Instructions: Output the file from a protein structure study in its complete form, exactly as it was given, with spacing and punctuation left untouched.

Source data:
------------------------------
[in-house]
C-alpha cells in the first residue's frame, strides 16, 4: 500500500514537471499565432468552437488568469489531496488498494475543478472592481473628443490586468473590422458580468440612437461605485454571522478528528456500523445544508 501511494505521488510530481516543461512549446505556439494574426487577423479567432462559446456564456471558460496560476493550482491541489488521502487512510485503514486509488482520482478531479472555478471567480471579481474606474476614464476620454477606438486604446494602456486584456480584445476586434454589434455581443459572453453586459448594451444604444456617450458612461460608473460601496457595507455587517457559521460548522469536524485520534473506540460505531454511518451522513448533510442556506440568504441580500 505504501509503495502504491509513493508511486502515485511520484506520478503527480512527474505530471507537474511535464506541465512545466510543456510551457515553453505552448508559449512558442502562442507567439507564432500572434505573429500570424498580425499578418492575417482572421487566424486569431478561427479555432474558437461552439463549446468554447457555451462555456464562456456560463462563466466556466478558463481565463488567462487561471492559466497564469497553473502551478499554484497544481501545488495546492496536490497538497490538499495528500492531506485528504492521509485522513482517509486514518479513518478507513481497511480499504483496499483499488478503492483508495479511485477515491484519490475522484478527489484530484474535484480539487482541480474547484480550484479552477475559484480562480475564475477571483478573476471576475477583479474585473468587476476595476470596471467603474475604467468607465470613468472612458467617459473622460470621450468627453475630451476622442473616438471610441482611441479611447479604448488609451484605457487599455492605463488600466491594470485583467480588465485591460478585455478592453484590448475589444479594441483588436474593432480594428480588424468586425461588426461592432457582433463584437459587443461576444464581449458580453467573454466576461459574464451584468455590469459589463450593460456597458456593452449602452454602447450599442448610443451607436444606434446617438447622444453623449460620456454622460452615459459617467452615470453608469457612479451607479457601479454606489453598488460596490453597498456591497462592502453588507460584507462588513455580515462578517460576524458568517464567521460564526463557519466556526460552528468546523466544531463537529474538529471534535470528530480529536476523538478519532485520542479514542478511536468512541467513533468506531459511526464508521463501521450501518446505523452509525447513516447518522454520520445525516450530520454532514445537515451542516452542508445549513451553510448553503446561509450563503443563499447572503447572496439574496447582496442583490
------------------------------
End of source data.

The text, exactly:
[in-house]
C-alpha cells in the first residue's frame, strides 16, 4: 500500500514537471499565432468552437488568469489531496488498494475543478472592481473628443490586468473590422458580468440612437461605485454571522478528528456500523445544508 501511494505521488510530481516543461512549446505556439494574426487577423479567432462559446456564456471558460496560476493550482491541489488521502487512510485503514486509488482520482478531479472555478471567480471579481474606474476614464476620454477606438486604446494602456486584456480584445476586434454589434455581443459572453453586459448594451444604444456617450458612461460608473460601496457595507455587517457559521460548522469536524485520534473506540460505531454511518451522513448533510442556506440568504441580500 505504501509503495502504491509513493508511486502515485511520484506520478503527480512527474505530471507537474511535464506541465512545466510543456510551457515553453505552448508559449512558442502562442507567439507564432500572434505573429500570424498580425499578418492575417482572421487566424486569431478561427479555432474558437461552439463549446468554447457555451462555456464562456456560463462563466466556466478558463481565463488567462487561471492559466497564469497553473502551478499554484497544481501545488495546492496536490497538497490538499495528500492531506485528504492521509485522513482517509486514518479513518478507513481497511480499504483496499483499488478503492483508495479511485477515491484519490475522484478527489484530484474535484480539487482541480474547484480550484479552477475559484480562480475564475477571483478573476471576475477583479474585473468587476476595476470596471467603474475604467468607465470613468472612458467617459473622460470621450468627453475630451476622442473616438471610441482611441479611447479604448488609451484605457487599455492605463488600466491594470485583467480588465485591460478585455478592453484590448475589444479594441483588436474593432480594428480588424468586425461588426461592432457582433463584437459587443461576444464581449458580453467573454466576461459574464451584468455590469459589463450593460456597458456593452449602452454602447450599442448610443451607436444606434446617438447622444453623449460620456454622460452615459459617467452615470453608469457612479451607479457601479454606489453598488460596490453597498456591497462592502453588507460584507462588513455580515462578517460576524458568517464567521460564526463557519466556526460552528468546523466544531463537529474538529471534535470528530480529536476523538478519532485520542479514542478511536468512541467513533468506531459511526464508521463501521450501518446505523452509525447513516447518522454520520445525516450530520454532514445537515451542516452542508445549513451553510448553503446561509450563503443563499447572503447572496439574496447582496442583490